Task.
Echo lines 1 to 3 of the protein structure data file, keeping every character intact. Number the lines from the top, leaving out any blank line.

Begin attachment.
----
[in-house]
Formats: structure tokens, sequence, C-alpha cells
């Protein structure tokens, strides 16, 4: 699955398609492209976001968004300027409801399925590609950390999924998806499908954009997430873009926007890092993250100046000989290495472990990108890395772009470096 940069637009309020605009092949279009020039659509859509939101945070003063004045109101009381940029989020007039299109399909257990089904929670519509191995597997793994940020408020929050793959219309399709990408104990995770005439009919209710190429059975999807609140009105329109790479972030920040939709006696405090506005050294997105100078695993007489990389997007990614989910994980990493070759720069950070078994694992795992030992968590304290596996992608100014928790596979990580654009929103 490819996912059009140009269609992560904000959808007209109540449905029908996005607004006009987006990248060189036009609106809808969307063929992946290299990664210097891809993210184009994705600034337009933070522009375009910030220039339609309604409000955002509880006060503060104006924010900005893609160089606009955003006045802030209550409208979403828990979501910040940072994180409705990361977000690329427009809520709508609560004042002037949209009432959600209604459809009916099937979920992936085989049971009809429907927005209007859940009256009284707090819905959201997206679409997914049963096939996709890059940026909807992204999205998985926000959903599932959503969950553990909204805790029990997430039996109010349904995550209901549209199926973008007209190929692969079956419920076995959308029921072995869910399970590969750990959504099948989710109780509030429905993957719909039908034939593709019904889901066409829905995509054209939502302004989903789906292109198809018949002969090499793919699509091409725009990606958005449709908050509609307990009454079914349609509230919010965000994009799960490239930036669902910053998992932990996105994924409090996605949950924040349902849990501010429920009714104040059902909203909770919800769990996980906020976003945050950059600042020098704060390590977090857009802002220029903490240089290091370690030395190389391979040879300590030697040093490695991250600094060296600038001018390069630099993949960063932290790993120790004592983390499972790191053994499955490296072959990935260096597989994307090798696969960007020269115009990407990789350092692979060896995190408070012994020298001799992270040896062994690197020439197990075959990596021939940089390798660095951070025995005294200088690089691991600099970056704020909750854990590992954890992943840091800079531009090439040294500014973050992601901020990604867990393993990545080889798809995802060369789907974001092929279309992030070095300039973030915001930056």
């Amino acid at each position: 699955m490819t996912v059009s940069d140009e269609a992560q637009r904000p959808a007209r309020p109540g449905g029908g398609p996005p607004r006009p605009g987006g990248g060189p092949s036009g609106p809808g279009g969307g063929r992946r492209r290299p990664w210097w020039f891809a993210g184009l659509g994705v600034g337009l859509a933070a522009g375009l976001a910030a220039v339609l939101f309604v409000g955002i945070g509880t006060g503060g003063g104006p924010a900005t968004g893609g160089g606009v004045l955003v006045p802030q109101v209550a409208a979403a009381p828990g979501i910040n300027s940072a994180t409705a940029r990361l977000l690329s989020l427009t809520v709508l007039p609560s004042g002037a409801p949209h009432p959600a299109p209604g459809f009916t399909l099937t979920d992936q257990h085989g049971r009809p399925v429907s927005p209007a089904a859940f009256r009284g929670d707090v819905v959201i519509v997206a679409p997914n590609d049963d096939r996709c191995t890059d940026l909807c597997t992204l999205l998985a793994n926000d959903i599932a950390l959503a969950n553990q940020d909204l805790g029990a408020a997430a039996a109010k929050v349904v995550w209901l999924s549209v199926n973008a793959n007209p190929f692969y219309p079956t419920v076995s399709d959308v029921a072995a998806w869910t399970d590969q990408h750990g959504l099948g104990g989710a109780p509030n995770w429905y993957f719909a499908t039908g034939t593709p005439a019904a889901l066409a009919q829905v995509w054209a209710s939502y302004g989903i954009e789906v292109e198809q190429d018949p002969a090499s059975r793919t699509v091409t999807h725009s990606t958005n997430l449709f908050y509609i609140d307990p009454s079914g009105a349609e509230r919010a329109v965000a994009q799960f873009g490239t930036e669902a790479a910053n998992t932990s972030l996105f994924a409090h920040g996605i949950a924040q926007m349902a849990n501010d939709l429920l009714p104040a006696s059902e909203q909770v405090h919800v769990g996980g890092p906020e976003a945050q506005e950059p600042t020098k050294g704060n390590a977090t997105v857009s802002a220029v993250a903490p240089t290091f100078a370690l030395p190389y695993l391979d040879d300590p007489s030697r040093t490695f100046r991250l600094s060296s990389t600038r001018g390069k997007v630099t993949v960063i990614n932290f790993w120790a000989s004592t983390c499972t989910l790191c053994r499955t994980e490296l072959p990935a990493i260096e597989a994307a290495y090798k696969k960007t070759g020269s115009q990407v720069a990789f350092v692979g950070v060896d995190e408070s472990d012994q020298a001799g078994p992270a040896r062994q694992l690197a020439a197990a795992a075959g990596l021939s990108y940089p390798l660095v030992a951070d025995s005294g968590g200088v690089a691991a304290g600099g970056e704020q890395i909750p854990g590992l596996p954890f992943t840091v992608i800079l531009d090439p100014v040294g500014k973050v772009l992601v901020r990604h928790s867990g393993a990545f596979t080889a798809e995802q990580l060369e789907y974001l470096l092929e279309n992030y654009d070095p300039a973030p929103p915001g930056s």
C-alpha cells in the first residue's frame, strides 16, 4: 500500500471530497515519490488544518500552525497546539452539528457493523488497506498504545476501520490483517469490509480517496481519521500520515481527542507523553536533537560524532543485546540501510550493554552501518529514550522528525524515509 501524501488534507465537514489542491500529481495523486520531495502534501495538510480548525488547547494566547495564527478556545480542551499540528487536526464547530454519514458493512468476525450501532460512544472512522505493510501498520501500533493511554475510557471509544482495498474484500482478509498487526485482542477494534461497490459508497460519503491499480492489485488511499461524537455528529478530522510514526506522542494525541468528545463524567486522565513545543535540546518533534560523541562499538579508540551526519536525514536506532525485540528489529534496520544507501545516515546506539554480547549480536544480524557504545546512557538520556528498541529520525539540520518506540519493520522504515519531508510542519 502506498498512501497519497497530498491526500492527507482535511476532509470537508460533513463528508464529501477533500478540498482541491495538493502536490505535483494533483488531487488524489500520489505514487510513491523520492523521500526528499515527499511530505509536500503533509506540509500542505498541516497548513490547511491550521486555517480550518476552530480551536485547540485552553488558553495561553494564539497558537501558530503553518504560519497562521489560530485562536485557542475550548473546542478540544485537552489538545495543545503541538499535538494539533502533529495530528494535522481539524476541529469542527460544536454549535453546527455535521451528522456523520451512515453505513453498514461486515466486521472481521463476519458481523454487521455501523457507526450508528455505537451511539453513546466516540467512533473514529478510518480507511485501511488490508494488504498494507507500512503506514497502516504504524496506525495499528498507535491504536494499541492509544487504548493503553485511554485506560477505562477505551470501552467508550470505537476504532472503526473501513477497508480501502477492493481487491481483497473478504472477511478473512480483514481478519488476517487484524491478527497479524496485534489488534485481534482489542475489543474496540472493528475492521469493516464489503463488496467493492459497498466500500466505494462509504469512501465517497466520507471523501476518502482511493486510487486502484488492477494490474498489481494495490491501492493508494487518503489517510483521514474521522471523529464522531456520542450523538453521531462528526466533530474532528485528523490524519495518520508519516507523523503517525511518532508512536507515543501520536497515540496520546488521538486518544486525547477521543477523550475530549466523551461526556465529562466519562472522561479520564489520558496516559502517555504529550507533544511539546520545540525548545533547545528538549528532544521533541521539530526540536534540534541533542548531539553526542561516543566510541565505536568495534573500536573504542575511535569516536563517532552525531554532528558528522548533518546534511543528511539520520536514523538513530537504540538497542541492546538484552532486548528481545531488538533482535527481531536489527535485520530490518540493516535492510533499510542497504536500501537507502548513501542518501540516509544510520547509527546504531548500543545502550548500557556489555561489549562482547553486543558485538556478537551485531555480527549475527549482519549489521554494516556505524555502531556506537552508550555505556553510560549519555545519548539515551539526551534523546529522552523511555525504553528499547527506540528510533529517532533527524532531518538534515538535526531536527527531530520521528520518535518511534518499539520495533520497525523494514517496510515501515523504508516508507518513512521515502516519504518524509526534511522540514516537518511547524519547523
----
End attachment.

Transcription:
[in-house]
Formats: structure tokens, sequence, C-alpha cells
């Protein structure tokens, strides 16, 4: 699955398609492209976001968004300027409801399925590609950390999924998806499908954009997430873009926007890092993250100046000989290495472990990108890395772009470096 940069637009309020605009092949279009020039659509859509939101945070003063004045109101009381940029989020007039299109399909257990089904929670519509191995597997793994940020408020929050793959219309399709990408104990995770005439009919209710190429059975999807609140009105329109790479972030920040939709006696405090506005050294997105100078695993007489990389997007990614989910994980990493070759720069950070078994694992795992030992968590304290596996992608100014928790596979990580654009929103 490819996912059009140009269609992560904000959808007209109540449905029908996005607004006009987006990248060189036009609106809808969307063929992946290299990664210097891809993210184009994705600034337009933070522009375009910030220039339609309604409000955002509880006060503060104006924010900005893609160089606009955003006045802030209550409208979403828990979501910040940072994180409705990361977000690329427009809520709508609560004042002037949209009432959600209604459809009916099937979920992936085989049971009809429907927005209007859940009256009284707090819905959201997206679409997914049963096939996709890059940026909807992204999205998985926000959903599932959503969950553990909204805790029990997430039996109010349904995550209901549209199926973008007209190929692969079956419920076995959308029921072995869910399970590969750990959504099948989710109780509030429905993957719909039908034939593709019904889901066409829905995509054209939502302004989903789906292109198809018949002969090499793919699509091409725009990606958005449709908050509609307990009454079914349609509230919010965000994009799960490239930036669902910053998992932990996105994924409090996605949950924040349902849990501010429920009714104040059902909203909770919800769990996980906020976003945050950059600042020098704060390590977090857009802002220029903490240089290091370690030395190389391979040879300590030697040093490695991250600094060296600038001018390069630099993949960063932290790993120790004592983390499972790191053994499955490296072959990935260096597989994307090798696969960007020269115009990407990789350092692979060896995190408070012994020298001799992270040896062994690197020439197990075959990596021939940089390798660095951070025995005294200088690089691991600099970056704020909750854990590992954890992943840091800079531009090439040294500014973050992601901020990604867990393993990545080889798809995802060369789907974001092929279309992030070095300039973030915001930056």